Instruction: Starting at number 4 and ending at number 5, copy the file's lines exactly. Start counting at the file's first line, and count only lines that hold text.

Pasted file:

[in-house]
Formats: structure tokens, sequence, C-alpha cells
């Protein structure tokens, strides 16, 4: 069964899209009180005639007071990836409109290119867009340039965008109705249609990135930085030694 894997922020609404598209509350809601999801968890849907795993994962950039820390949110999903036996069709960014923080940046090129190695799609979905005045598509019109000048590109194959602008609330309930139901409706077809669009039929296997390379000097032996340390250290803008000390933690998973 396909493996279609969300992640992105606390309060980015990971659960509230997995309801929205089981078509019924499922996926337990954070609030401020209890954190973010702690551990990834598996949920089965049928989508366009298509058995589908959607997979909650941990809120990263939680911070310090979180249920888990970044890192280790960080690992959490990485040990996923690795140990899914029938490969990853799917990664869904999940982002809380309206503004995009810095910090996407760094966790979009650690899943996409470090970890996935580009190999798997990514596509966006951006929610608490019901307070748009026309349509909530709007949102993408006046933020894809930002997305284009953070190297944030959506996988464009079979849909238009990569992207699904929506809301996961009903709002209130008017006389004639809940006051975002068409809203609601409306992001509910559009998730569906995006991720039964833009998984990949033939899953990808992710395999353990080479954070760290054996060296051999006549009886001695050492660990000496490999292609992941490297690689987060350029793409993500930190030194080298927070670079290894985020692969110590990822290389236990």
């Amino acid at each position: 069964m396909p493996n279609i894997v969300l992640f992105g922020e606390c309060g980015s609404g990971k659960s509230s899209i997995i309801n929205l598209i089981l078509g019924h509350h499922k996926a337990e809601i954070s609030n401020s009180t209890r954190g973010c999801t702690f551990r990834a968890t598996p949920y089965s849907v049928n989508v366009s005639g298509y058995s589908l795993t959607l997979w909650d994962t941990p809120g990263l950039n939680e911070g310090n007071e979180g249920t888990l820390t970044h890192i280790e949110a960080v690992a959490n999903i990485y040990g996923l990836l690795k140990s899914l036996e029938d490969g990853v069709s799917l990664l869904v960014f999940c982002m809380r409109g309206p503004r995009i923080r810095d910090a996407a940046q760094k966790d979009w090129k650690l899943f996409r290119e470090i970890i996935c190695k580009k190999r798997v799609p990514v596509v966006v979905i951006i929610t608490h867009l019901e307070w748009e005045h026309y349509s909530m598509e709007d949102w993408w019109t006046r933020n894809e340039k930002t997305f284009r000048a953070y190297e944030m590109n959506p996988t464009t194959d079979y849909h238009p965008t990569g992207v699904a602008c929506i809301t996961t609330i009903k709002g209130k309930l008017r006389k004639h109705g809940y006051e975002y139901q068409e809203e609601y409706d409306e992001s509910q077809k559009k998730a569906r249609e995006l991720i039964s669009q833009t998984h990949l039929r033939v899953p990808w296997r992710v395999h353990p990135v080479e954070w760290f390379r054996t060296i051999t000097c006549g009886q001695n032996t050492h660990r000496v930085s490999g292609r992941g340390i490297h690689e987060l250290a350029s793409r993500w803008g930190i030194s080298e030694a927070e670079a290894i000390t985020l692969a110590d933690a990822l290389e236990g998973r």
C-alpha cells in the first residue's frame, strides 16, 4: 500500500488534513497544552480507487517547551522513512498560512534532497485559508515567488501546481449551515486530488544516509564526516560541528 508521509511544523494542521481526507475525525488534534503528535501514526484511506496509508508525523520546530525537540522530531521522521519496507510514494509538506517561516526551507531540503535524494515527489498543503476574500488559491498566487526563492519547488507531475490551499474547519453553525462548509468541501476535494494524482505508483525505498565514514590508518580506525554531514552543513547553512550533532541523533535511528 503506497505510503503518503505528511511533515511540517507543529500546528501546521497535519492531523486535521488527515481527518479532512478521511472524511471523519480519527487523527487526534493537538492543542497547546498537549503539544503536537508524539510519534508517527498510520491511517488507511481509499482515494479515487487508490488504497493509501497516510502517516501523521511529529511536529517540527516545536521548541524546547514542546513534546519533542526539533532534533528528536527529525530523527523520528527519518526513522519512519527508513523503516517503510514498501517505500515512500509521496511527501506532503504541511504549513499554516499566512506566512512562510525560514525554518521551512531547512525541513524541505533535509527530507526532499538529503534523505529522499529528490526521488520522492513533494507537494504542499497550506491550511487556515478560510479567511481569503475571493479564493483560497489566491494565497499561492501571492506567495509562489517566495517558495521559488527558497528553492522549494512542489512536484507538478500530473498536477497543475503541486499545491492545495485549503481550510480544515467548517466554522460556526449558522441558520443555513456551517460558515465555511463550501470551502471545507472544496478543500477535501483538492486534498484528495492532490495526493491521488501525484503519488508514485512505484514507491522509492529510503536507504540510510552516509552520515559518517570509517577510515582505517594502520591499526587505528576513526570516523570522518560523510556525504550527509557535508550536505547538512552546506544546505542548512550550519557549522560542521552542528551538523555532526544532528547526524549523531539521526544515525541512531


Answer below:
């Amino acid at each position: 069964m396909p493996n279609i894997v969300l992640f992105g922020e606390c309060g980015s609404g990971k659960s509230s899209i997995i309801n929205l598209i089981l078509g019924h509350h499922k996926a337990e809601i954070s609030n401020s009180t209890r954190g973010c999801t702690f551990r990834a968890t598996p949920y089965s849907v049928n989508v366009s005639g298509y058995s589908l795993t959607l997979w909650d994962t941990p809120g990263l950039n939680e911070g310090n007071e979180g249920t888990l820390t970044h890192i280790e949110a960080v690992a959490n999903i990485y040990g996923l990836l690795k140990s899914l036996e029938d490969g990853v069709s799917l990664l869904v960014f999940c982002m809380r409109g309206p503004r995009i923080r810095d910090a996407a940046q760094k966790d979009w090129k650690l899943f996409r290119e470090i970890i996935c190695k580009k190999r798997v799609p990514v596509v966006v979905i951006i929610t608490h867009l019901e307070w748009e005045h026309y349509s909530m598509e709007d949102w993408w019109t006046r933020n894809e340039k930002t997305f284009r000048a953070y190297e944030m590109n959506p996988t464009t194959d079979y849909h238009p965008t990569g992207v699904a602008c929506i809301t996961t609330i009903k709002g209130k309930l008017r006389k004639h109705g809940y006051e975002y139901q068409e809203e609601y409706d409306e992001s509910q077809k559009k998730a569906r249609e995006l991720i039964s669009q833009t998984h990949l039929r033939v899953p990808w296997r992710v395999h353990p990135v080479e954070w760290f390379r054996t060296i051999t000097c006549g009886q001695n032996t050492h660990r000496v930085s490999g292609r992941g340390i490297h690689e987060l250290a350029s793409r993500w803008g930190i030194s080298e030694a927070e670079a290894i000390t985020l692969a110590d933690a990822l290389e236990g998973r």
C-alpha cells in the first residue's frame, strides 16, 4: 500500500488534513497544552480507487517547551522513512498560512534532497485559508515567488501546481449551515486530488544516509564526516560541528 508521509511544523494542521481526507475525525488534534503528535501514526484511506496509508508525523520546530525537540522530531521522521519496507510514494509538506517561516526551507531540503535524494515527489498543503476574500488559491498566487526563492519547488507531475490551499474547519453553525462548509468541501476535494494524482505508483525505498565514514590508518580506525554531514552543513547553512550533532541523533535511528 503506497505510503503518503505528511511533515511540517507543529500546528501546521497535519492531523486535521488527515481527518479532512478521511472524511471523519480519527487523527487526534493537538492543542497547546498537549503539544503536537508524539510519534508517527498510520491511517488507511481509499482515494479515487487508490488504497493509501497516510502517516501523521511529529511536529517540527516545536521548541524546547514542546513534546519533542526539533532534533528528536527529525530523527523520528527519518526513522519512519527508513523503516517503510514498501517505500515512500509521496511527501506532503504541511504549513499554516499566512506566512512562510525560514525554518521551512531547512525541513524541505533535509527530507526532499538529503534523505529522499529528490526521488520522492513533494507537494504542499497550506491550511487556515478560510479567511481569503475571493479564493483560497489566491494565497499561492501571492506567495509562489517566495517558495521559488527558497528553492522549494512542489512536484507538478500530473498536477497543475503541486499545491492545495485549503481550510480544515467548517466554522460556526449558522441558520443555513456551517460558515465555511463550501470551502471545507472544496478543500477535501483538492486534498484528495492532490495526493491521488501525484503519488508514485512505484514507491522509492529510503536507504540510510552516509552520515559518517570509517577510515582505517594502520591499526587505528576513526570516523570522518560523510556525504550527509557535508550536505547538512552546506544546505542548512550550519557549522560542521552542528551538523555532526544532528547526524549523531539521526544515525541512531